Reflect: Ask yourself, “What is the root cause of my lack of confidence?” Recall situations in which you felt confident and ones in which you lacked confidence. Can you identify any similarities or common threads between these two types of situations? Uncovering what makes you feel nervous allows you to find remedies for it. Recognize that different tactics work for different candidates, but in the end, be kind to yourself and believe in your abilities.

Tip: Practice reframing exercises; remind yourself that you are the expert on you. Read workplace psychologist Adam Grant’s article about overcoming his fear of public speaking for many useful tips. Listen to upbeat music. Repeat positive mantras.

Research: Analyze the target job description and talk with employees at the firm to identify the most important competencies for the role. Identify details in each of your stories that correspond with those competencies, and focus on numbers that can prove the scope, complexity, and impact of your work.

Tip: Sell your accomplishments. You are expected to highlight specifics about how you helped your previous employers or transformed outcomes for an organization; this information helps the interviewer understand your value.

Take Action: Prepare talking points for your interview. Identify the three or four key ideas you want to communicate about yourself and the three or four reasons you are passionate about the role and company you are interviewing for. Aim to connect with the interviewer, not impress them. Take back some power—you need to like the interviewer (and their company/the target role) just as much as they need to like you!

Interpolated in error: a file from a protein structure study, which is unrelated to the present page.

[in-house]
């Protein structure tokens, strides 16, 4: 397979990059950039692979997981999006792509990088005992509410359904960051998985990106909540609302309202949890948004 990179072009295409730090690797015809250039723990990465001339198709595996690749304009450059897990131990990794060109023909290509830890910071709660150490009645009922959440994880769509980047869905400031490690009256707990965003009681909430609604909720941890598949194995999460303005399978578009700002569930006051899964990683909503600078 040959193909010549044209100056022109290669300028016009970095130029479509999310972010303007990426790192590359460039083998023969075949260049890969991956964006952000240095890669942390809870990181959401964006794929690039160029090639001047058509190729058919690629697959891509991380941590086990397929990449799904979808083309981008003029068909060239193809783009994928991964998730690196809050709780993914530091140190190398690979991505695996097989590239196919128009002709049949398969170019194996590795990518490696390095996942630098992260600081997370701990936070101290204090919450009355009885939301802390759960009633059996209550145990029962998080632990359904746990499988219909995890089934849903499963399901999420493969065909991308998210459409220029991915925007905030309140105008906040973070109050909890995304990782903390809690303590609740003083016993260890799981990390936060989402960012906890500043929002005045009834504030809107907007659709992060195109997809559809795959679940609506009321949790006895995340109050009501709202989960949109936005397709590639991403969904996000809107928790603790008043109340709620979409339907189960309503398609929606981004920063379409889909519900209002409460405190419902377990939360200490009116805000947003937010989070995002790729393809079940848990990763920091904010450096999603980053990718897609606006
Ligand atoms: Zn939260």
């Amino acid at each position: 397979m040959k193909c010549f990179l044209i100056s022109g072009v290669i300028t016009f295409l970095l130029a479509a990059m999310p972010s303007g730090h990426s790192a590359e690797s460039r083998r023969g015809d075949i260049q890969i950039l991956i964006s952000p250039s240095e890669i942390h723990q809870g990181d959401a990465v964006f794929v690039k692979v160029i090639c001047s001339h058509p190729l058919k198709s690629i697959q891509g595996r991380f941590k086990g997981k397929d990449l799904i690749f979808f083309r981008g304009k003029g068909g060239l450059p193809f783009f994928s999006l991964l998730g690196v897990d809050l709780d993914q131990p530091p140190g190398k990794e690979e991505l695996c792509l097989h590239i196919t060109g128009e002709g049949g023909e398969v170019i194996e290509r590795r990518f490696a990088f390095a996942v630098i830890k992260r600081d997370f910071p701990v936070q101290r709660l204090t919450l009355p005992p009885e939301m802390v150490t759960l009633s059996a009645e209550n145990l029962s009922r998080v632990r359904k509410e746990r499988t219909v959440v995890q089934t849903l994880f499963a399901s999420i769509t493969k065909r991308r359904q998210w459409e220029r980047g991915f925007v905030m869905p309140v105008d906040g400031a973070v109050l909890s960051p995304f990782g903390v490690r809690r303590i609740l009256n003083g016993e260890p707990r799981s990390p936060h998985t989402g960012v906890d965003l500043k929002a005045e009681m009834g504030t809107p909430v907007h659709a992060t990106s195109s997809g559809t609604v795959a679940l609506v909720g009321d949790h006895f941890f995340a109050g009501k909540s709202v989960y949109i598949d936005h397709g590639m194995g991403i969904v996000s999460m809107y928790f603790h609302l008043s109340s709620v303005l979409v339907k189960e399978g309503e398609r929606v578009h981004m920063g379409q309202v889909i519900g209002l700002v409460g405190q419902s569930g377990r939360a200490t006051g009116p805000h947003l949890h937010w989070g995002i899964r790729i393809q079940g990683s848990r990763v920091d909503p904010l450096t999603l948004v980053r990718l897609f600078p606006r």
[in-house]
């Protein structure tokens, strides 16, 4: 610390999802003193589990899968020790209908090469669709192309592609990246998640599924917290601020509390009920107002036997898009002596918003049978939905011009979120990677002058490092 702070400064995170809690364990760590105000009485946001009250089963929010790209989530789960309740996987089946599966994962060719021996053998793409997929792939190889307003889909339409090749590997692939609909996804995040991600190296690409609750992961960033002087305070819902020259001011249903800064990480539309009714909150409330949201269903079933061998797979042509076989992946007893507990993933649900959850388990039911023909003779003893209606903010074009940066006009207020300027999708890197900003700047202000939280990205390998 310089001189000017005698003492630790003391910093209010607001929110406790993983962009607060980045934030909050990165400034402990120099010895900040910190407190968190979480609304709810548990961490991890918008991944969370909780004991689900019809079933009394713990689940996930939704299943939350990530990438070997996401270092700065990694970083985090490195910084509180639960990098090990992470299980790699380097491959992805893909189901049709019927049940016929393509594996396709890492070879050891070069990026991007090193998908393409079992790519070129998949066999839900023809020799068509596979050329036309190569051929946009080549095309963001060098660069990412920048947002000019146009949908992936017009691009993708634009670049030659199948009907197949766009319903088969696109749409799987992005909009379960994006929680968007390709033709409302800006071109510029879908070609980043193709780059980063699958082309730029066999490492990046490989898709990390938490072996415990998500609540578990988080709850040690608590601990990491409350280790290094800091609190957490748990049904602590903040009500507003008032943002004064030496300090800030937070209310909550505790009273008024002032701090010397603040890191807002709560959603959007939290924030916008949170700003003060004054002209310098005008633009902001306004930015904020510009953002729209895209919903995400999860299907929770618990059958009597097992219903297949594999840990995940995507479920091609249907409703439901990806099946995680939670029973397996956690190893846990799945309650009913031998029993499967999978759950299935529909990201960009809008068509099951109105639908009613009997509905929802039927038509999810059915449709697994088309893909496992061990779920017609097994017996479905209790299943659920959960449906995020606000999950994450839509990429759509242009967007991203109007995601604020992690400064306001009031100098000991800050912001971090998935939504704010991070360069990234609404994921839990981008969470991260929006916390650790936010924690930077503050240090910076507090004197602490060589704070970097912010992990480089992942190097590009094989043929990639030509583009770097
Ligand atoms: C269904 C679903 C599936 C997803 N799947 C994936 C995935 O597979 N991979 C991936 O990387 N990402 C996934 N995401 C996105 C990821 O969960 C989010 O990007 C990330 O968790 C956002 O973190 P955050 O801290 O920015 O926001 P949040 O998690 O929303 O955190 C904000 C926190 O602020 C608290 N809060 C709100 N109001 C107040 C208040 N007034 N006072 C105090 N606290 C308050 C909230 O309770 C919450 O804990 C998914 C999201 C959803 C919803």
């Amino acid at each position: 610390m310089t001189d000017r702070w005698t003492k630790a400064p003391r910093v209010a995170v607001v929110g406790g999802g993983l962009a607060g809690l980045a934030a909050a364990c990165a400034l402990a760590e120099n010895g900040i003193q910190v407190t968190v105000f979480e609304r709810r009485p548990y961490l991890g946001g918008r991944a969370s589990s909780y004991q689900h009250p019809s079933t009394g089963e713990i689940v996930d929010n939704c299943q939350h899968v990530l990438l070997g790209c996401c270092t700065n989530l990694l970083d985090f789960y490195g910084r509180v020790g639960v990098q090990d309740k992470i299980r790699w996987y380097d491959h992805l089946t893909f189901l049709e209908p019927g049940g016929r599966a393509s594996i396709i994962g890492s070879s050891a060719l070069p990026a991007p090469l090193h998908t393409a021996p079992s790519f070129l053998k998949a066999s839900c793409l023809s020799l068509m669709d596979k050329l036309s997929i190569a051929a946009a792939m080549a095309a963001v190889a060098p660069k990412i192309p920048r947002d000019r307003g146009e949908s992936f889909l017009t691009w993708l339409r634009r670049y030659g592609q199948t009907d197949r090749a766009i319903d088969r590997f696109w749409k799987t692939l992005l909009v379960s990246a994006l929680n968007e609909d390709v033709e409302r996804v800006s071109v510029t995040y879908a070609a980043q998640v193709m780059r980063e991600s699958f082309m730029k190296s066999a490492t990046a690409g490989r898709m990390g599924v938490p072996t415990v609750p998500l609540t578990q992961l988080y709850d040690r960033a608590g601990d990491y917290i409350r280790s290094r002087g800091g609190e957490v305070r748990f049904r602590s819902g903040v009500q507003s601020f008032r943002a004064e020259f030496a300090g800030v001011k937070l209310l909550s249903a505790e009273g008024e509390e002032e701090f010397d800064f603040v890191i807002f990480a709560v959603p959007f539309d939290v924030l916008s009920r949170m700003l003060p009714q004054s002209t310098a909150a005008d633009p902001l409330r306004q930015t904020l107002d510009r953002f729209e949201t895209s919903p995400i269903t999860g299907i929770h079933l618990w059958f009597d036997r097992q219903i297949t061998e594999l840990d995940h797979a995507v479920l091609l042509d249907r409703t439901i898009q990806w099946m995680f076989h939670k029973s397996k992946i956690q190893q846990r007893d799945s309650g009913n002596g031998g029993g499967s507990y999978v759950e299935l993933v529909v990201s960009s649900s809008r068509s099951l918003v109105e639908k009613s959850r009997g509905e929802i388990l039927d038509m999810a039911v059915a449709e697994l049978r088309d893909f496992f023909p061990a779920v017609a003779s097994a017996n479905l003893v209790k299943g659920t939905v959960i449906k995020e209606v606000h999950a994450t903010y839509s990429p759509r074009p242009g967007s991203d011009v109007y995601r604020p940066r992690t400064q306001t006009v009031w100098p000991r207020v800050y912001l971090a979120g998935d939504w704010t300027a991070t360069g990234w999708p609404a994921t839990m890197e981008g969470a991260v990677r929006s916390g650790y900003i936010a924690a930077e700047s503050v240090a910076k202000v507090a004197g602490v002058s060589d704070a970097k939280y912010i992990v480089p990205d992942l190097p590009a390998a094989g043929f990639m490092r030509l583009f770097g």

Tip: Practice interviewing (aloud!). Find friends or—even better—people who do not know you well to conduct a mock interview with you. Record and review your practice sessions, looking to learn from the moments when you appear most (and least) confident.

Remember that the firm selected you for an interview, so your interviewer will be eager to hear how you can help the organization.

Position Yourself for Success in Video Interviews

Even though many employees have returned to the workplace by now, companies continue to engage with job candidates via video conferencing platforms such as Zoom, Google Hangouts, and Teams. This technology has made managing interview logistics easier for some firms.

To help you successfully stand out in video interviews (or in networking conversations), we offer these easy-to-follow tips:

Pay Attention to Your Setting: Find a quiet, private, well-lit area that is free from potential interruptions or distractions. Position your camera so that you have a neutral background.

Test Your Technology in Advance: Set up and test the software platform prior to the interview start time. Put your phone away; do not let it distract you during the interview.

Wear Appropriate Attire: Dress as you would for an in-person interview, but consider selecting softer colors rather than bright ones, and avoid busy patterns. If you wear glasses, adjust the lighting in the room to reduce glare from the lenses.

Pay Attention to Your Body Language: Look at the camera when you are speaking, and avoid the instinct to look directly at your interviewer. Do not use notes during the conversation; a hiring manager can easily tell when you are reading rather than speaking naturally.

Polish Your Storytelling: Prepare for the standard questions that are typically asked during in-person interviews. Know your value proposition and connect it to the needs of the company and role.

Practice: You want to demonstrate confident body language and a sense of comfort on camera. Your goal is to make the interviewer feel as though you are in the same room with them. Do a trial run by scheduling a mock video interview with an mbaMission Career Coach or with one of your friends.

Remember the bottom line: Prepare and behave exactly the same as you would for an in-person interview. You want to be professional but also let your personality shine through.

To learn other strategies for improving your interview performance, schedule a complimentary 30-minute consultation with an mbaMission Career Coach.